Diabetogenic serum factor apoCIII
Apolipoprotein CIII has pro-inflammatory effects
Apolipoprotein CIII (apoCIII) is a protein produced primarily in the liver. ApoCIII plays a key role in lipid metabolism. It has also been found to be a pro-inflammatory factor thereby increasing the risk for cardiovascular diseases.
Increased levels of apoCIII induce beta-cell death
Calcium is very important for a normal function of insulin-secreting beta-cells. Serum from type 1 diabetes patients has been found to increase the activity of calcium channels in beta cells, resulting in increased concentration of calcium and beta-cell death. The factor in serum responsible for this effect has been identified to be apoCIII.
Diabetic patients have higher levels of apoCIII
Insulin decreases the production of apoCIII. In patients with type 1 diabetes the insulin-producing beta-cells are destroyed by an inincreased level of apoCIII. It has also been shown that insulin resistance where the sensitivity for the hormone is reduced, seen in many patients with obesity and type 2 diabetes, impairs the regulation of apoCIII resulting in increased levels of the apolipoprotein.
People with decreased levels of apoCIII are healthier and live longer
There are people who, due to a change in the apoCIII gene, have a lifelong reduction of apoCIII and they have a favorable pattern of lipids, increased insulin sensitivity, lower incidence of hypertension, cardiovascular diseases and live longer.
Reducing apoCIII is a therapeutic target in the treatment of diabetes
BB-rats develop a human-like type 1 diabetes. When apoCIII production in these animals was lowered by antisense treatment, the onset of diabetes was significantly delayed. Researchers at Biocrine are now in progress with the development of a specific therapy aiming at lowering apoCIII. For example monoclonal antibodies, that are already in use for treatment of other diseases like rheumatoid arthritis and multiple sclerosis and give a more controlled effect compared to antisense. The utmost aim is to develop tools to safely reduce apoCIII in individuals at risk for diabetes.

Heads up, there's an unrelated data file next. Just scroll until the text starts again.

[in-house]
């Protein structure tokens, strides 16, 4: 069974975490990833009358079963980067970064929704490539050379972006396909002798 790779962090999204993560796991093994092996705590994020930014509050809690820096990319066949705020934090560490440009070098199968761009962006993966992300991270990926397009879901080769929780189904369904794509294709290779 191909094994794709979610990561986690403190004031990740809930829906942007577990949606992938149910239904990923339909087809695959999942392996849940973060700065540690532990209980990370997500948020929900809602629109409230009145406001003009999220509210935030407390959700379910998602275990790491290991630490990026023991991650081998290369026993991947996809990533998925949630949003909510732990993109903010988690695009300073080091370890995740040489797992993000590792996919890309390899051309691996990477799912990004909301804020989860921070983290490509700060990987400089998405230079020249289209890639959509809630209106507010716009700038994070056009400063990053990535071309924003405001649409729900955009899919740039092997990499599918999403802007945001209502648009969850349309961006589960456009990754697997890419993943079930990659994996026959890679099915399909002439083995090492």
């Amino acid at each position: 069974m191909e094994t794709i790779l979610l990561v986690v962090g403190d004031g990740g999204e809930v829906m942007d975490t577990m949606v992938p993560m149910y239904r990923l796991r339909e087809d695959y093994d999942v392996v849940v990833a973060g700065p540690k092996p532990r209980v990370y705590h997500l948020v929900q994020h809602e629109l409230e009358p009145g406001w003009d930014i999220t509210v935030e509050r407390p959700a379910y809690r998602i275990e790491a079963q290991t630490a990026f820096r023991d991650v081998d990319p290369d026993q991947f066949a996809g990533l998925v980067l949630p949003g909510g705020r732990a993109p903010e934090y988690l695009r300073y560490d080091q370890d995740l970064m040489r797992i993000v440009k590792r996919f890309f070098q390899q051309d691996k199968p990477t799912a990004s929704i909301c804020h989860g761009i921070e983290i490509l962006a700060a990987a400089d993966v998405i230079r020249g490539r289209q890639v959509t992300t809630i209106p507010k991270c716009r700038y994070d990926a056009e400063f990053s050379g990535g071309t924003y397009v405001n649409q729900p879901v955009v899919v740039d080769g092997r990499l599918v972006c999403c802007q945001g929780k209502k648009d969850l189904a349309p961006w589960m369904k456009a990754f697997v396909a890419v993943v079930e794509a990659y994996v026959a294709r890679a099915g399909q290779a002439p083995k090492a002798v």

.Read more about apoCIII:
- Apolipoprotein CIII hyperactivates beta cell Cav1 channnels through ST-BI/beta1 integrin-dependent coactivation of PKA and Src. Shi Y, Yang G, Yu J, Yu L, Westenbroek R, Catterall WA, Juntti-Berggren L, Berggren PO, Yang SN. Cell Mol Life Sci. 2013 Aug 15
- Lowering apolipoprotein CIII delays onset of type 1 diabetes. Holmberg R, et al. Proc Natl Acad Sci U S A. 2011 June;108(26):10685-9
- Apolipoprotein CIII promotes Ca2+-dependent beta cell death in type 1 diabetes. Juntti-Berggren L, et al. Proc Natl Acad Sci U S A. 2004 Jul 6;101(27):10090-4.
- Increased activity of L-type Ca2+ channels exposed to serum from patients with type I diabetes. Juntti-Berggren L, et al., Science. 1993 Jul 2;261(5117):86-90.
- Apolipoprotein CIII reduces proinflammatory cytokine-induced apoptosis in rat pancreatic islets via the Akt prosurvival pathway. J Störling et al., Endocrinology 152: 3040-3048, 2011.
- Apolipoprotein CIII links islet insulin resistance to β-cell failure in diabetes. K Åvall et al., Proc Natl Acad Sci USA 112: E2611-E2619, 2015.
- The pancreatic β-cell in deadly encounter with apolipoprotein CIII. L Juntti-Berggren et al., Cell Cycle 14: (17):2715-2716, 2015.
- Apolipoprotein CIII is a new player in diabetes. L Juntti-Berggren et al., Curr Opin Lipidol 28: 27-31, 2017.
- The yin and yang of apolipoprotein CIII. K Åvall et al., Diabetes Metab 44: 303-304, 2018.
- Lowering apolipoprotein CIII protects against high-fat diet-induced metabolic derangements. Valladolid-Acebes I, Åvall K, Recio-Lopez P, Moruzzi N, Bryzgalova G, Björnholm M, Krook A, Fauste Alonso E, Ericsson M, Landfors F, Nilsson SK, Berggren P-O, Juntti-Berggren L. Sci Adv. 2021 Mar 12;7(11):eabc2931.